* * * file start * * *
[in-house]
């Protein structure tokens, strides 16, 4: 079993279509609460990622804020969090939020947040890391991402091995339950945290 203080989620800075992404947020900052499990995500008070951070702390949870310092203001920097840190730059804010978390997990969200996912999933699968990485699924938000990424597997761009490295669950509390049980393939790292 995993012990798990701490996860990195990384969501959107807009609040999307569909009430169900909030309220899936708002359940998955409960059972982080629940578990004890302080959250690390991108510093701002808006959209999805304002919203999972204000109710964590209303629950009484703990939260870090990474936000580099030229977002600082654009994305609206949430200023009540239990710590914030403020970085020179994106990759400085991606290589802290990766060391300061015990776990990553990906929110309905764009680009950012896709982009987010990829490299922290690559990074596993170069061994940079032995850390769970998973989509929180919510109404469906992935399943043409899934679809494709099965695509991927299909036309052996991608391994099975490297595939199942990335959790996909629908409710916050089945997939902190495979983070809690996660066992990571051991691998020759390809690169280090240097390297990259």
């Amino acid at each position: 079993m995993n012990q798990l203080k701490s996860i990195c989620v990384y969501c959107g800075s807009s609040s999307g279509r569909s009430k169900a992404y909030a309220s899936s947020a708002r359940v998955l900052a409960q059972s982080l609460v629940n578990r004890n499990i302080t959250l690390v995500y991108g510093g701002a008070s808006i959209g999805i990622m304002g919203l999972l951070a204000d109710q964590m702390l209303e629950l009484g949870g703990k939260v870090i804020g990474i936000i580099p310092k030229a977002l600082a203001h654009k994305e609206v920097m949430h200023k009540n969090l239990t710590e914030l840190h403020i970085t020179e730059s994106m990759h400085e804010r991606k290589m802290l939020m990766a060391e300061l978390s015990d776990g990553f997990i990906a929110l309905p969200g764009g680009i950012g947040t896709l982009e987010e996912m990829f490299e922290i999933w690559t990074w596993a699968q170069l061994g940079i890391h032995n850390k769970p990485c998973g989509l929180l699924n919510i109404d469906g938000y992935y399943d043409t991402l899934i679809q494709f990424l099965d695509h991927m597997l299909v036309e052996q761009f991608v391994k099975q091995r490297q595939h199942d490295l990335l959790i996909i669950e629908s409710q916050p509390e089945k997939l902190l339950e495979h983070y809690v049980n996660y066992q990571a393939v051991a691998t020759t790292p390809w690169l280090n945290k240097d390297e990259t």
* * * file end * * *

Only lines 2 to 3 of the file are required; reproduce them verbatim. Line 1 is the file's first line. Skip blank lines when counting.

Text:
């Protein structure tokens, strides 16, 4: 079993279509609460990622804020969090939020947040890391991402091995339950945290 203080989620800075992404947020900052499990995500008070951070702390949870310092203001920097840190730059804010978390997990969200996912999933699968990485699924938000990424597997761009490295669950509390049980393939790292 995993012990798990701490996860990195990384969501959107807009609040999307569909009430169900909030309220899936708002359940998955409960059972982080629940578990004890302080959250690390991108510093701002808006959209999805304002919203999972204000109710964590209303629950009484703990939260870090990474936000580099030229977002600082654009994305609206949430200023009540239990710590914030403020970085020179994106990759400085991606290589802290990766060391300061015990776990990553990906929110309905764009680009950012896709982009987010990829490299922290690559990074596993170069061994940079032995850390769970998973989509929180919510109404469906992935399943043409899934679809494709099965695509991927299909036309052996991608391994099975490297595939199942990335959790996909629908409710916050089945997939902190495979983070809690996660066992990571051991691998020759390809690169280090240097390297990259």
């Amino acid at each position: 079993m995993n012990q798990l203080k701490s996860i990195c989620v990384y969501c959107g800075s807009s609040s999307g279509r569909s009430k169900a992404y909030a309220s899936s947020a708002r359940v998955l900052a409960q059972s982080l609460v629940n578990r004890n499990i302080t959250l690390v995500y991108g510093g701002a008070s808006i959209g999805i990622m304002g919203l999972l951070a204000d109710q964590m702390l209303e629950l009484g949870g703990k939260v870090i804020g990474i936000i580099p310092k030229a977002l600082a203001h654009k994305e609206v920097m949430h200023k009540n969090l239990t710590e914030l840190h403020i970085t020179e730059s994106m990759h400085e804010r991606k290589m802290l939020m990766a060391e300061l978390s015990d776990g990553f997990i990906a929110l309905p969200g764009g680009i950012g947040t896709l982009e987010e996912m990829f490299e922290i999933w690559t990074w596993a699968q170069l061994g940079i890391h032995n850390k769970p990485c998973g989509l929180l699924n919510i109404d469906g938000y992935y399943d043409t991402l899934i679809q494709f990424l099965d695509h991927m597997l299909v036309e052996q761009f991608v391994k099975q091995r490297q595939h199942d490295l990335l959790i996909i669950e629908s409710q916050p509390e089945k997939l902190l339950e495979h983070y809690v049980n996660y066992q990571a393939v051991a691998t020759t790292p390809w690169l280090n945290k240097d390297e990259t």